And he turned himself about from them, and wept; and returned to them again, and communed with them, and took from them Simeon…
"And Joseph turned himself about from them and wept." Afterwards he left their presence and went into his chamber and wept. Think of the secret sorrows of men! The tears did not flow in the presence of the ten men. The tears were shed in secret. We do not know one another altogether, because there is a private life. There are secret experiences. Some of us are two men. Joseph was two men. He spake roughly unto his brethren. He put it on, he assumed roughness for the occasion. But if you had seen him when he had got away into his secret chamber, no woman ever shed hotter, bitterer tears than streamed from that man's eyes. We do not know one another altogether. We come to false conclusions about each other's character and disposition. Many a time we say about men, "They are very harsh, rough, abrupt"; not knowing that they have other days when their very souls are dissolved within them; that they can suffer more in one hour than shallower natures could endure in an eternity. Let us be hopeful about the very worst of men. Some men cannot cry in public. Some men are unfortunately afflicted with coarse, harsh voices, which get for them a reputation for austerity, unkindliness, ungeniality. Other men are gifted with fairness and openness of countenance, gentleness and tunefulness of voice. When they curse and swear it seems as though they were half praying, or just about to enter into some religious exercise. When they speak, when they smile, they get a reputation for being very amiable men, yet they do not know what amiability is. They have no secret life. They weep for reputation; they make their tears an investment for a paltry renown. We do not want all our history to be known. We are content for men to read a little of what they see on the outside, and they profoundly mistake that oftentimes. But the secret history, the inner room of life, what we are and what we do when we are alone, no man can ever tell — the dearest, truest, tenderest friend can never understand. Do not let us treat Joseph's tears lightly. Under this feeling there are great moral principles and moral impulses. The man might have been stern, vengeful, resentful. Instead of that he is tender as a forgiving sister. When he looks he yearns, when he listens to their voices all the gladness and none of the bitterness of his old home comes back again on his soul.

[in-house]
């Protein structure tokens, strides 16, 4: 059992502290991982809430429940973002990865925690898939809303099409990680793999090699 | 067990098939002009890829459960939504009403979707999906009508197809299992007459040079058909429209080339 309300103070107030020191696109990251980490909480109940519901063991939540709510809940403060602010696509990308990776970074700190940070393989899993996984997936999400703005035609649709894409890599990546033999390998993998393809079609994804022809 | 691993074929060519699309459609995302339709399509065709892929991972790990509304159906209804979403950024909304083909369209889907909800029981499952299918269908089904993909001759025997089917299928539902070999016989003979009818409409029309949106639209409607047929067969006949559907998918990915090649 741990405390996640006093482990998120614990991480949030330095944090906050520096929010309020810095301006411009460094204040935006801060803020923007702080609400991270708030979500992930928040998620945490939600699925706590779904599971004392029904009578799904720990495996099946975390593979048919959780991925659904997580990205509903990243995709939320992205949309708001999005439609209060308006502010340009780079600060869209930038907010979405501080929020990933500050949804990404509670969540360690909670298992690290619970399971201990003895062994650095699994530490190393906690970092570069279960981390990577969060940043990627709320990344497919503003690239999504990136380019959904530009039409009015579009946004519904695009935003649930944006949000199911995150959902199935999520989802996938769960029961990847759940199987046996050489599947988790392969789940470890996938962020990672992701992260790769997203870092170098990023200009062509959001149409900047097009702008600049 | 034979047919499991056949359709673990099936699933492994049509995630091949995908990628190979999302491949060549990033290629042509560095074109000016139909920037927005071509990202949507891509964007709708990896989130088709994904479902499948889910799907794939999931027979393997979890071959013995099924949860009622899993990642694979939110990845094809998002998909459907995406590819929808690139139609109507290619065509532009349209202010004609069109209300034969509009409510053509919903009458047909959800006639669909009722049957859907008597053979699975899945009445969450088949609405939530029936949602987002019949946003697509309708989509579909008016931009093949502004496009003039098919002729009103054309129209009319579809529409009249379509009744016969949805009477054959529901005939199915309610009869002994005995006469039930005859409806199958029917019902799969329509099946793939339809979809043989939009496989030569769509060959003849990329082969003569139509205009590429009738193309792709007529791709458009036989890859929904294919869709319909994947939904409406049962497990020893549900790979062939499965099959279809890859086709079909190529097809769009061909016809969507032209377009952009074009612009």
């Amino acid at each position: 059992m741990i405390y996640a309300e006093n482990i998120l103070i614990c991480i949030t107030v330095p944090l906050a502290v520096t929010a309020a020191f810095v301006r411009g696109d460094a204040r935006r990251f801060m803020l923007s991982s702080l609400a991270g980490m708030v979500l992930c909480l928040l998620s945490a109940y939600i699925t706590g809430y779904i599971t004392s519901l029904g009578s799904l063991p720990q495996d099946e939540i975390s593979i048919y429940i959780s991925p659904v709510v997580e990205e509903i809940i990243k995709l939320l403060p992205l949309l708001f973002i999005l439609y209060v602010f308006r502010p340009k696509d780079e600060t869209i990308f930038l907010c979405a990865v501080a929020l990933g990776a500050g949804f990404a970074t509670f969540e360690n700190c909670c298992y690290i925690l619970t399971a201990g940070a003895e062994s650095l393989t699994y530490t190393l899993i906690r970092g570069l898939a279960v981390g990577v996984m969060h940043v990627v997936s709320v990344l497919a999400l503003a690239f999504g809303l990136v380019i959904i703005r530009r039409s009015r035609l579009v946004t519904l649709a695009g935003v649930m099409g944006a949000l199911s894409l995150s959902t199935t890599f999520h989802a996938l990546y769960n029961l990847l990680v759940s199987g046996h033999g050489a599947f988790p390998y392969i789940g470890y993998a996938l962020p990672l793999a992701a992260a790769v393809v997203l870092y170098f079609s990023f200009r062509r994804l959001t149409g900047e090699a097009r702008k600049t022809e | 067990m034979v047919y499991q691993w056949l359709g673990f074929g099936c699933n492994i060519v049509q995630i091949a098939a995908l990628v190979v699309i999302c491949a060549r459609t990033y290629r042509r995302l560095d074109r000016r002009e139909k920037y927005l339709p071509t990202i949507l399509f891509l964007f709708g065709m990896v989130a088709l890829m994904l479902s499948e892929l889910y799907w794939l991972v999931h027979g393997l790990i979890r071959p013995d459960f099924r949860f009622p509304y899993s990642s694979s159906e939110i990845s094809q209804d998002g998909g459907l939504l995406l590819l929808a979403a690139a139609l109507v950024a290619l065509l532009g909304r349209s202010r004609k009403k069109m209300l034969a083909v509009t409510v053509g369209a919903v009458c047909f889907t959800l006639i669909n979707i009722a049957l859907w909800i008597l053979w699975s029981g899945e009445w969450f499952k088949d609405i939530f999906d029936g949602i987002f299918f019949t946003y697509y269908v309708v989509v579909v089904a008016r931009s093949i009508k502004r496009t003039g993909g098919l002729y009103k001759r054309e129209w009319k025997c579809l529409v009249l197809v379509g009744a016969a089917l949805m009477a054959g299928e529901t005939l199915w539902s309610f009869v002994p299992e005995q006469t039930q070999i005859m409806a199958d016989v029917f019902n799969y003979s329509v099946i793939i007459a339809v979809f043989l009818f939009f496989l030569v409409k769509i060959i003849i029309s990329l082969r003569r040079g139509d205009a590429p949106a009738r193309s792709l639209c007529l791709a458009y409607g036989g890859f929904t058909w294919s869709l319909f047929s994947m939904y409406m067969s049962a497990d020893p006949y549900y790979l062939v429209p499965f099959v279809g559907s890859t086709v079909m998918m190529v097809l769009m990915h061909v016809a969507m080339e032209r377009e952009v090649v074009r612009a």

(J. Parker, D. D.)
Parallel VersesKJV: And he turned himself about from them, and wept; and returned to them again, and communed with them, and took from them Simeon, and bound him before their eyes.